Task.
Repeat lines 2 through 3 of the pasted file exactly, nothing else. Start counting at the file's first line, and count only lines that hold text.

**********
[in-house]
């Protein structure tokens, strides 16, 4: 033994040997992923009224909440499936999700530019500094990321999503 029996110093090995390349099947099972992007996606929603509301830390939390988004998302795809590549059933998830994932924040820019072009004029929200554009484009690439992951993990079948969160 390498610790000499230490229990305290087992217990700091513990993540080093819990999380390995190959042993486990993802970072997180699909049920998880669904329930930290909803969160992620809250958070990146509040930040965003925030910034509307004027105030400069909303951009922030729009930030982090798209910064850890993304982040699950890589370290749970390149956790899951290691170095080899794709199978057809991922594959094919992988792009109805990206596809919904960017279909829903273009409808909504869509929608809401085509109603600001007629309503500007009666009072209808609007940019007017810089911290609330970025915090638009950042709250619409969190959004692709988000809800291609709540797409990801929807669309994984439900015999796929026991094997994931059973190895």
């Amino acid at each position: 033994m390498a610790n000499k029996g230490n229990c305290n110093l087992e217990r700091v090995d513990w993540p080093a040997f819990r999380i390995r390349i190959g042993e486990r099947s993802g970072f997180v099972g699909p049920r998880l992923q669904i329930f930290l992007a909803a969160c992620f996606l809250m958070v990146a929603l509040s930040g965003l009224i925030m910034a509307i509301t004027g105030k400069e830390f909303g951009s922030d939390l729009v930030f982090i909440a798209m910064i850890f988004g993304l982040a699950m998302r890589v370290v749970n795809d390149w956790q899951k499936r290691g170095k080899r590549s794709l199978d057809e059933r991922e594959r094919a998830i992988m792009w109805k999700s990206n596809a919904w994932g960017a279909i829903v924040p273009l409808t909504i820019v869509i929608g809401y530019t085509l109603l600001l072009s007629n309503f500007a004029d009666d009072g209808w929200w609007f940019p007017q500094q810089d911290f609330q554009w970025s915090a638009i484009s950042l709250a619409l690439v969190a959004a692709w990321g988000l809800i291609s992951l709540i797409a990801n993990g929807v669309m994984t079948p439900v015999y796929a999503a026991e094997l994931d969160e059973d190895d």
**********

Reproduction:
């Protein structure tokens, strides 16, 4: 033994040997992923009224909440499936999700530019500094990321999503 029996110093090995390349099947099972992007996606929603509301830390939390988004998302795809590549059933998830994932924040820019072009004029929200554009484009690439992951993990079948969160 390498610790000499230490229990305290087992217990700091513990993540080093819990999380390995190959042993486990993802970072997180699909049920998880669904329930930290909803969160992620809250958070990146509040930040965003925030910034509307004027105030400069909303951009922030729009930030982090798209910064850890993304982040699950890589370290749970390149956790899951290691170095080899794709199978057809991922594959094919992988792009109805990206596809919904960017279909829903273009409808909504869509929608809401085509109603600001007629309503500007009666009072209808609007940019007017810089911290609330970025915090638009950042709250619409969190959004692709988000809800291609709540797409990801929807669309994984439900015999796929026991094997994931059973190895």
């Amino acid at each position: 033994m390498a610790n000499k029996g230490n229990c305290n110093l087992e217990r700091v090995d513990w993540p080093a040997f819990r999380i390995r390349i190959g042993e486990r099947s993802g970072f997180v099972g699909p049920r998880l992923q669904i329930f930290l992007a909803a969160c992620f996606l809250m958070v990146a929603l509040s930040g965003l009224i925030m910034a509307i509301t004027g105030k400069e830390f909303g951009s922030d939390l729009v930030f982090i909440a798209m910064i850890f988004g993304l982040a699950m998302r890589v370290v749970n795809d390149w956790q899951k499936r290691g170095k080899r590549s794709l199978d057809e059933r991922e594959r094919a998830i992988m792009w109805k999700s990206n596809a919904w994932g960017a279909i829903v924040p273009l409808t909504i820019v869509i929608g809401y530019t085509l109603l600001l072009s007629n309503f500007a004029d009666d009072g209808w929200w609007f940019p007017q500094q810089d911290f609330q554009w970025s915090a638009i484009s950042l709250a619409l690439v969190a959004a692709w990321g988000l809800i291609s992951l709540i797409a990801n993990g929807v669309m994984t079948p439900v015999y796929a999503a026991e094997l994931d969160e059973d190895d």